Implementing matrix management – wave one: developing strategy
The first article in the series of blogs that we are running this week on the four waves of change in implementing matrix management by Global integration CEO and management author, Kevan Hall.
The process of developing strategy is an extremely time-consuming and intensive process, involving the most senior leaders in the organization.
Our strategic planning process is pretty thorough. It involves our top 30 leaders in the early phases. We follow a 10 -week planning process where we go through a series of six strategic steps facilitated by a leading Business School professor and following Michael Porter’s strategic process. After each stage we went back and worked with our own teams on extensive analysis and preparation work, so that we came to the next workshop armed with real facts and options.
The workshops were residential and we spent two days at each stage discussing options and building agreement on how we should take the business forward.
It was very time-consuming, but an excellent way of getting the whole senior leadership group involved and engaged in the thinking process. By the end of it we had a clear common understanding of the strategy. We were then able to go back into our divisions and departments and begin the more traditional business planning and budgeting for the next year, based around this new strategic framework.
Business Planning Manager, Hospitality Industry, USA
It is hard to quantify the cost of strategy development. The case above included approximately $200,000 of external consulting cost, 360 days of senior management time in workshops, and at least another 360 in preparation and supporting work.
Even without including the work carried out further down the organization on their behalf, this would represent over three person-years of leadership time, and over $2 million in time and consulting cost. By the end of the process each leader involved had participated in 12 days of workshop and at least another 12 days of preparation and thinking.
McKinsey, the consultancy firm, were reportedly paid £5.5m for their advice on the new organizational model, management processes and governance structure of HMRC (the UK government revenue and customs department with 90,000 employees).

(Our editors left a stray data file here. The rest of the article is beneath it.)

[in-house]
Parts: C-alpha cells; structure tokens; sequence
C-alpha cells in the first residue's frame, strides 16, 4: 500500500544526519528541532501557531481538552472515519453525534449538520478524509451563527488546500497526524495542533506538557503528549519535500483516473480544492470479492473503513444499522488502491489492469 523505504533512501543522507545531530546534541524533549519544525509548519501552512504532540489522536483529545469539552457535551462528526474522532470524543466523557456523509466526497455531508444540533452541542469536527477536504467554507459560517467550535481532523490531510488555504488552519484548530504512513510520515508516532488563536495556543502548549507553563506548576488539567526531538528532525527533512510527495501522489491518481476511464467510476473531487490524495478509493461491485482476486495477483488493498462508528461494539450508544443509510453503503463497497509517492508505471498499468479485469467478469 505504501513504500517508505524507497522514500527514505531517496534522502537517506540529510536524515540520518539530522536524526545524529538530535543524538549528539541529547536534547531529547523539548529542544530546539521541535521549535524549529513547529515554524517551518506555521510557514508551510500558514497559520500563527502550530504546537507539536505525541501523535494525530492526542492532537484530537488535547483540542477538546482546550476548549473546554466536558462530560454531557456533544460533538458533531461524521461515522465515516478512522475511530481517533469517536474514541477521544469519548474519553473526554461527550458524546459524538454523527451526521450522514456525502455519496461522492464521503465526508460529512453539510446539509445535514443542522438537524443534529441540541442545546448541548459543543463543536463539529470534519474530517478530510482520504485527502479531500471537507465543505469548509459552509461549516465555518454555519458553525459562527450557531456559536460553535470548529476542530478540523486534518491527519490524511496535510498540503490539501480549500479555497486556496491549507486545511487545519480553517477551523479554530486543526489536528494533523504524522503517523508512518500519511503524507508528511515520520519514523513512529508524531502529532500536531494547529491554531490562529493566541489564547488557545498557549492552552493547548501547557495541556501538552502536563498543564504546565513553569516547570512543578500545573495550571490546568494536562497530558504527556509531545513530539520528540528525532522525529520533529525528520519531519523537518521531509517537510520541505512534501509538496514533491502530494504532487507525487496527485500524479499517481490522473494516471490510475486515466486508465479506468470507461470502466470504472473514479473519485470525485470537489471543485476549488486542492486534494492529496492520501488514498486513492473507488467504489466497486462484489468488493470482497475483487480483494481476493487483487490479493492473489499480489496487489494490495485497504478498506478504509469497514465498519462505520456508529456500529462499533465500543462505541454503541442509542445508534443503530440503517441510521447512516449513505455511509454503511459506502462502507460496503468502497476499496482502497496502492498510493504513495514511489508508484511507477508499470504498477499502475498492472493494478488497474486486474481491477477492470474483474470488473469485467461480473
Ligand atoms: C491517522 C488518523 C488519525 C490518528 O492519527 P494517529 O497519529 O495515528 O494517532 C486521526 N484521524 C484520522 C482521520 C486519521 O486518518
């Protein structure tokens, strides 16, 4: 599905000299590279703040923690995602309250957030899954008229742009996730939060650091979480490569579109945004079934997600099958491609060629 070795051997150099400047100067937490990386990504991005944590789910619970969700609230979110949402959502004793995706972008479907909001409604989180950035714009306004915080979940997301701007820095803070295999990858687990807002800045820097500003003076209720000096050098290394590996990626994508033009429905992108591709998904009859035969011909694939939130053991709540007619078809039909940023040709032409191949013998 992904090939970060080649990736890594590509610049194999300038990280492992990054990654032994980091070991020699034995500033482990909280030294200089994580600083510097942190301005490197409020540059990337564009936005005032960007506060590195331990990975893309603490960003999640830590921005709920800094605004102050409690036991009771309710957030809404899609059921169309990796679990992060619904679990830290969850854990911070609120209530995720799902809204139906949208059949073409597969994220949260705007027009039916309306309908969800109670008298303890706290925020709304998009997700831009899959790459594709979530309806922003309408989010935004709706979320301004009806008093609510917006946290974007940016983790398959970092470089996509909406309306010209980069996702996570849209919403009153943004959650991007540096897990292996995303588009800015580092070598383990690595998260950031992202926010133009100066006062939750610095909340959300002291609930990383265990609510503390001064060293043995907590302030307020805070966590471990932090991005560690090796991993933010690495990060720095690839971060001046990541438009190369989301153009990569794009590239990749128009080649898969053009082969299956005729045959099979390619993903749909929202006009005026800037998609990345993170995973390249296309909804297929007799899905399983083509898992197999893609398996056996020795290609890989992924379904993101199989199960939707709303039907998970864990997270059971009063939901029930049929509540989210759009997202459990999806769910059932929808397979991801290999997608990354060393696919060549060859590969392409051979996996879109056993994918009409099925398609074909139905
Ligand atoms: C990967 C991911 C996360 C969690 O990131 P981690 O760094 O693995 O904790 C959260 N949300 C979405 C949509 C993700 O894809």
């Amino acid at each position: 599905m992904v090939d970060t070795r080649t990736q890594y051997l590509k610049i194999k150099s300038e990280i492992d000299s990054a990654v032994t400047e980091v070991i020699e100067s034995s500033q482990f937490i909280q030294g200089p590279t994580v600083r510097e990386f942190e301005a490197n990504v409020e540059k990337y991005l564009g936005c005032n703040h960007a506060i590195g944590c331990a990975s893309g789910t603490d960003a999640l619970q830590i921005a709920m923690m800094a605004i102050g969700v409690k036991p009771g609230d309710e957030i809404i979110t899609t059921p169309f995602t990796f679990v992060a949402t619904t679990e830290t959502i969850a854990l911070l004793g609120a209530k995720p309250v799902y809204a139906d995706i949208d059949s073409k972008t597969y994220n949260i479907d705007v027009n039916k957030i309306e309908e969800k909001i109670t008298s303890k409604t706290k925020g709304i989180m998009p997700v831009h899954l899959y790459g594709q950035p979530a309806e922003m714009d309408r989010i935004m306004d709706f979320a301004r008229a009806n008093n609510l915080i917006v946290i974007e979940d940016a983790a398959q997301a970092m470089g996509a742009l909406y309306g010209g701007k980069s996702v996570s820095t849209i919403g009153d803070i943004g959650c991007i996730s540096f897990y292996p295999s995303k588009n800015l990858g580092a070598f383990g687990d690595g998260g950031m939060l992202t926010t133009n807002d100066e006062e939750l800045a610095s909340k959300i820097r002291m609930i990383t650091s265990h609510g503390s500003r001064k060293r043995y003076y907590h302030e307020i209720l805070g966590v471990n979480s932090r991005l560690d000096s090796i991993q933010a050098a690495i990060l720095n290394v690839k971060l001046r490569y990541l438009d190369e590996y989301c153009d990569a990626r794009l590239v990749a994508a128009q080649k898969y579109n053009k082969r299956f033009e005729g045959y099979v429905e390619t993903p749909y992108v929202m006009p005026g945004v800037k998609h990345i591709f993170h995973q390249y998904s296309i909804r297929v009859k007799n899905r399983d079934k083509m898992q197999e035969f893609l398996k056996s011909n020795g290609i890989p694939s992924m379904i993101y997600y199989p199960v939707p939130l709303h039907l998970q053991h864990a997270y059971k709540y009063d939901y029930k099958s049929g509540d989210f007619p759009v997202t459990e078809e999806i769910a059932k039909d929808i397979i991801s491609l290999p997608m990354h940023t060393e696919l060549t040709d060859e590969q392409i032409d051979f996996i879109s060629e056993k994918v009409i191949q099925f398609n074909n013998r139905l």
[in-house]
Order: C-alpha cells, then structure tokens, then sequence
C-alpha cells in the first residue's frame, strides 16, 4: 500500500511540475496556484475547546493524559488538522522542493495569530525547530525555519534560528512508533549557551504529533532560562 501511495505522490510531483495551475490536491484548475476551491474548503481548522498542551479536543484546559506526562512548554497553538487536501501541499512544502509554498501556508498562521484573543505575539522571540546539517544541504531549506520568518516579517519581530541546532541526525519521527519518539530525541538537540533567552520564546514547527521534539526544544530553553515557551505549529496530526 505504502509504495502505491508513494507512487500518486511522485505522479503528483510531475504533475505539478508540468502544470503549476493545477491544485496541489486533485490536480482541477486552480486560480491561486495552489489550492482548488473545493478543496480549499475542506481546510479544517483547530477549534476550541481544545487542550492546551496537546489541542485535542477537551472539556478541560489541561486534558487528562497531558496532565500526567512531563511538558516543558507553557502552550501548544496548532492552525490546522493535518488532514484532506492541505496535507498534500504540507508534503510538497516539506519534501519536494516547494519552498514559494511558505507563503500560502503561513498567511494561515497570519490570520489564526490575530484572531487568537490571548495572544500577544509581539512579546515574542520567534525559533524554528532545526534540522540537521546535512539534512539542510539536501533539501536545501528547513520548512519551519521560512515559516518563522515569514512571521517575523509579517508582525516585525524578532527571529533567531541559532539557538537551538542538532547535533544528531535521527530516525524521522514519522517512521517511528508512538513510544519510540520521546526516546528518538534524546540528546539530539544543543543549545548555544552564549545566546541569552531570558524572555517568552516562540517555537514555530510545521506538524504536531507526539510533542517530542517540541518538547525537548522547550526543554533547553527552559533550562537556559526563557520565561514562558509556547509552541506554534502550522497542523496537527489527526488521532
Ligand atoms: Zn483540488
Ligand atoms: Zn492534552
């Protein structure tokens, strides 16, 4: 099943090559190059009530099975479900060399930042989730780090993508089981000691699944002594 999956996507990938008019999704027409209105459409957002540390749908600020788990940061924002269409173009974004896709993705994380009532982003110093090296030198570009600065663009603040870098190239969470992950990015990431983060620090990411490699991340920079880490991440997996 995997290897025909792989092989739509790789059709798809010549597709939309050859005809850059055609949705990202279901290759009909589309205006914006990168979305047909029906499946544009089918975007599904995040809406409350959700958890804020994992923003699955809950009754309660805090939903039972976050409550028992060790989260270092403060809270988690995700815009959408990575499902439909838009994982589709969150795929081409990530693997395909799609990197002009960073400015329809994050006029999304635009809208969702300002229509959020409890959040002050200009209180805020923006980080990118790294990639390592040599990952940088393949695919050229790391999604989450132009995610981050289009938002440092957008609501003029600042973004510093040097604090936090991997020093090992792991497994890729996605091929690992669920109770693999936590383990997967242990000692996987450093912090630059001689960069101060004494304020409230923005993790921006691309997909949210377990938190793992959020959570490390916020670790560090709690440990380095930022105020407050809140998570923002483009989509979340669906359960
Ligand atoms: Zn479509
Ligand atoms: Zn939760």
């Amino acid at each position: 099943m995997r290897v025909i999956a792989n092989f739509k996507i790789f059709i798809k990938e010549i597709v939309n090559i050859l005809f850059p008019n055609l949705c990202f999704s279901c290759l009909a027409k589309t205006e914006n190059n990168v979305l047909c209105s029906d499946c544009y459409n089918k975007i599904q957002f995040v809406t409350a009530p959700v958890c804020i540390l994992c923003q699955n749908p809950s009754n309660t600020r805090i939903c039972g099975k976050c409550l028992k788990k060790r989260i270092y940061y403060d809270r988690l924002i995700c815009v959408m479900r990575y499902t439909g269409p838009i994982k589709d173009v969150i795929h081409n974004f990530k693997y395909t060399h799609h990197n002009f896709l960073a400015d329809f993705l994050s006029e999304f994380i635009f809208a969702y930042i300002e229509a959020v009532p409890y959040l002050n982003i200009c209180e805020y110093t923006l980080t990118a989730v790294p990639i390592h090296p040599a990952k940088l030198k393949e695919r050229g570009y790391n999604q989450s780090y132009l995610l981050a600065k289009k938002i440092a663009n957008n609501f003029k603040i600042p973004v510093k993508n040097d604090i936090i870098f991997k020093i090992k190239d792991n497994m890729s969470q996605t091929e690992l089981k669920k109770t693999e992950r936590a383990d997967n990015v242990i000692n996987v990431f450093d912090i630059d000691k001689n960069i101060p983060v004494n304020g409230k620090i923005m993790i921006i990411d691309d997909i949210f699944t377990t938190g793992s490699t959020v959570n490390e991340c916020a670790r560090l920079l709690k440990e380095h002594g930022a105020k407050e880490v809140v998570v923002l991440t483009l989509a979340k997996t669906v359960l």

This process takes a lot of management time and effort and by the time leaders complete this process they have such clarity on strategy that they sometimes underestimate how new the ideas are to other people.
Too often the strategy is cascaded to the organization in an enthusiastic PowerPoint presentation, or, worse, in an e-mail announcement. Thousands of employees at lower levels in the organization are instantly expected to internalize the thinking and commitment to the new strategy that the senior leaders took months to achieve.
A former head of the US Postal Service replied to an interviewer stating that his strategy of empowerment did not seem to be well understood in the organization with the statement: “How can they say they don’t understand? I sent everyone a memo on it!”
Because the new strategy is now so familiar to senior leader,s they can become frustrated when others don’t seem to grasp it immediately. Some leaders seem to think this is the end of an exhaustive piece of work but in reality this is just the beginning. The difficult work is translating this strategy into reality, and implementation requires that we develop the structure, systems and skills to make the strategy really work.
In one of the seminal articles on the matrix, “Matrix management: not a structure, a frame of mind”, Christopher Bartlett and Sumantra Ghoshal summed up a key challenge:
The problem is that companies are organizationally incapable of carrying out the sophisticated strategies they have developed. Over the past 20 years, strategic thinking has far outdistanced organizational capabilities.
The next three waves of change include building the three key capabilities: structure, systems and skills.